So why is Air Vanuatu so important to the Vanuatu Economy?

Air Vanuatu is the Country’s biggest immediate economic problem – businesses need a solution yesterday!

Vanuatu’s geography means that good air access is of the highest importance. 83 islands spread over 860,000 km2, with the nearest large country (Australia) 2,000 km away. Being able to move reliably and affordably both between islands and from Vanuatu to the rest of the world is foundational. 

Whether air connectivity is provided by Air Vanuatu or not is a different question. But it is indisputable right now that the quality of service is not good enough for Vanuatu’s development needs.

That helps explains why the problems of Air Vanuatu has become the biggest immediate economic issue facing Vanuatu. This, at a time of extreme uncertainty, risk, and change – with numerous global crises continuing to stack on top of each other. Building productive capacity and economic independence is so important, and in that context, the biggest immediate economic issue must be urgently fixed. 

Looking at the issues in more depth, domestic connectivity remains limited and unreliable. In 2016 Tanna had two ATR flights and a twin otter most days. Currently, Tanna barely receives one flight a day. It is like this on every route – less frequent and more unreliable travel even as the population is rapidly increasing.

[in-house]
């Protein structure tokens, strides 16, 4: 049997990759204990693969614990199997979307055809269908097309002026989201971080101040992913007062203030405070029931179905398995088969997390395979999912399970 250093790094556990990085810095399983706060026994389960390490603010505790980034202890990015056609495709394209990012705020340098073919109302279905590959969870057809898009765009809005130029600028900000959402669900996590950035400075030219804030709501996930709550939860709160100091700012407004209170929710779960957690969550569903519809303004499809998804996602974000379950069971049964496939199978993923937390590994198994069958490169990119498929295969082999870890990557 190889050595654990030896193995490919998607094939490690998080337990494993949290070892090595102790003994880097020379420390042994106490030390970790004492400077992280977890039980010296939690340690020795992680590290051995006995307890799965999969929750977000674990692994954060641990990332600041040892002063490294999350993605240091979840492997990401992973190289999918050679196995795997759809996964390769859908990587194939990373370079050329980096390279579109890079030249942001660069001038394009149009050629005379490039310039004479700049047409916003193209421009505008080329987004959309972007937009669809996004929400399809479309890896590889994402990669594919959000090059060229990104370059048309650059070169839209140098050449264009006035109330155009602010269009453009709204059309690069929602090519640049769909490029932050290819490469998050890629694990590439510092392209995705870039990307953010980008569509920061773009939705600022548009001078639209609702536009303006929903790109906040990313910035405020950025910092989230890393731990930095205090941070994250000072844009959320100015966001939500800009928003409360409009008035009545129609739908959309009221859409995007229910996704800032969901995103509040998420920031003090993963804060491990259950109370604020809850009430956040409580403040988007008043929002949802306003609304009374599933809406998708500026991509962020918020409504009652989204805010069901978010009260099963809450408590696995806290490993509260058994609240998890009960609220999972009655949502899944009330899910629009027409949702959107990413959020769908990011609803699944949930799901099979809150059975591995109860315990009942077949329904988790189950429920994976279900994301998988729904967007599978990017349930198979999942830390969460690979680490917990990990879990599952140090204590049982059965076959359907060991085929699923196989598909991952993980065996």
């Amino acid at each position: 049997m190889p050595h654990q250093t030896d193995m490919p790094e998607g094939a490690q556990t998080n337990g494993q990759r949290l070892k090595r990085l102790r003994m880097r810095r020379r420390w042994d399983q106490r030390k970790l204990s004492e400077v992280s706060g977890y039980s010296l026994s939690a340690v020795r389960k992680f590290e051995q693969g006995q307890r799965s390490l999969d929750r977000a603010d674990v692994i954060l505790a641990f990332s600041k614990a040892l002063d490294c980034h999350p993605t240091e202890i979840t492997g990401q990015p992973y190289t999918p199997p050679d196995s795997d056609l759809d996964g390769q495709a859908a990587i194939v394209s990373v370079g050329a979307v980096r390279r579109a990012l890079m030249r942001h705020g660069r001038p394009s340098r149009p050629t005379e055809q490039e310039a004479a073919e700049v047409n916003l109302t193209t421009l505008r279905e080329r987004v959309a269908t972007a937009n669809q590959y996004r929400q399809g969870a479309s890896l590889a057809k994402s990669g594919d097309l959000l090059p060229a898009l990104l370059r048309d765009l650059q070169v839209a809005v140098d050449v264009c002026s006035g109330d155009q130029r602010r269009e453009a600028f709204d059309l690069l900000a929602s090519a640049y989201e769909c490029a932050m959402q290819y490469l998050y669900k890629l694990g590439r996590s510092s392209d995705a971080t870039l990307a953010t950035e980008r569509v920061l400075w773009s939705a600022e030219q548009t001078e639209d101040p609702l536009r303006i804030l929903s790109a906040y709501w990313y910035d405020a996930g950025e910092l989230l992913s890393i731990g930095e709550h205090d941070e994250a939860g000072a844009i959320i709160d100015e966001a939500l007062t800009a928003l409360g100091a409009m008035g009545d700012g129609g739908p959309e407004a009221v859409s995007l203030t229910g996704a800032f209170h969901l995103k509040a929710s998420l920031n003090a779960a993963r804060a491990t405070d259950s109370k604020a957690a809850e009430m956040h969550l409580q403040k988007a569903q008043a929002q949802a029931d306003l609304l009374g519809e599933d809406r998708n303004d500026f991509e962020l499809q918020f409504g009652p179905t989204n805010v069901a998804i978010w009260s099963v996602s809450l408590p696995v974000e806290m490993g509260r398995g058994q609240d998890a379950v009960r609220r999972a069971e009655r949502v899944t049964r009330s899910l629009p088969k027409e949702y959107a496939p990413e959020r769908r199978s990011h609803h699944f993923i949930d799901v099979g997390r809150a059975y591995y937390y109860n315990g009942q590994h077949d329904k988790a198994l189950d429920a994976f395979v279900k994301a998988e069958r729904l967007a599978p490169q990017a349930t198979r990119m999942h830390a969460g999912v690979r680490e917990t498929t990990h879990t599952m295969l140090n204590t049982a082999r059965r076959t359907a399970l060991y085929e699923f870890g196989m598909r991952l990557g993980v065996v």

At the international level, after long stretches of unreliable performance, the Boeing 737 has been stuck in Melbourne for months undergoing a major C Check maintenance. During this period when it did not have an aircraft, the airline partnered with Solomon Airlines and Air Nauru to maintain flights in and out of the country. There are also clearly management challenges internally – for example the online booking system has had issues for months, and there was a memo leaked from some staff attacking others.